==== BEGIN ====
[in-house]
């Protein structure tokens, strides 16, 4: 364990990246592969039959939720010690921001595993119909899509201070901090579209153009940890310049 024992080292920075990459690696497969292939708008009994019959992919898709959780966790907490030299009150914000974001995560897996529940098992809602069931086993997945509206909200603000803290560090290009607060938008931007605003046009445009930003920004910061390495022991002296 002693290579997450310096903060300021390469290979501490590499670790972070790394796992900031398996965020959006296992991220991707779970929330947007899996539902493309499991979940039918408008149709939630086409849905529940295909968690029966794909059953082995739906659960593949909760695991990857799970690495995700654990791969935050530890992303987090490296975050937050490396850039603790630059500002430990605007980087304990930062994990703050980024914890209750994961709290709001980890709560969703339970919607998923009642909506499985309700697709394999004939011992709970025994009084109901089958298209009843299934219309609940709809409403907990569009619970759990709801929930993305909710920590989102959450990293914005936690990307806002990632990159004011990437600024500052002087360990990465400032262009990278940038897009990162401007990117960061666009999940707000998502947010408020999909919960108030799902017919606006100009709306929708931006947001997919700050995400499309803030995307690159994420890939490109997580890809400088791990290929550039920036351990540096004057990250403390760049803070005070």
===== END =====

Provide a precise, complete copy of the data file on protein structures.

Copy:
[in-house]
């Protein structure tokens, strides 16, 4: 364990990246592969039959939720010690921001595993119909899509201070901090579209153009940890310049 024992080292920075990459690696497969292939708008009994019959992919898709959780966790907490030299009150914000974001995560897996529940098992809602069931086993997945509206909200603000803290560090290009607060938008931007605003046009445009930003920004910061390495022991002296 002693290579997450310096903060300021390469290979501490590499670790972070790394796992900031398996965020959006296992991220991707779970929330947007899996539902493309499991979940039918408008149709939630086409849905529940295909968690029966794909059953082995739906659960593949909760695991990857799970690495995700654990791969935050530890992303987090490296975050937050490396850039603790630059500002430990605007980087304990930062994990703050980024914890209750994961709290709001980890709560969703339970919607998923009642909506499985309700697709394999004939011992709970025994009084109901089958298209009843299934219309609940709809409403907990569009619970759990709801929930993305909710920590989102959450990293914005936690990307806002990632990159004011990437600024500052002087360990990465400032262009990278940038897009990162401007990117960061666009999940707000998502947010408020999909919960108030799902017919606006100009709306929708931006947001997919700050995400499309803030995307690159994420890939490109997580890809400088791990290929550039920036351990540096004057990250403390760049803070005070």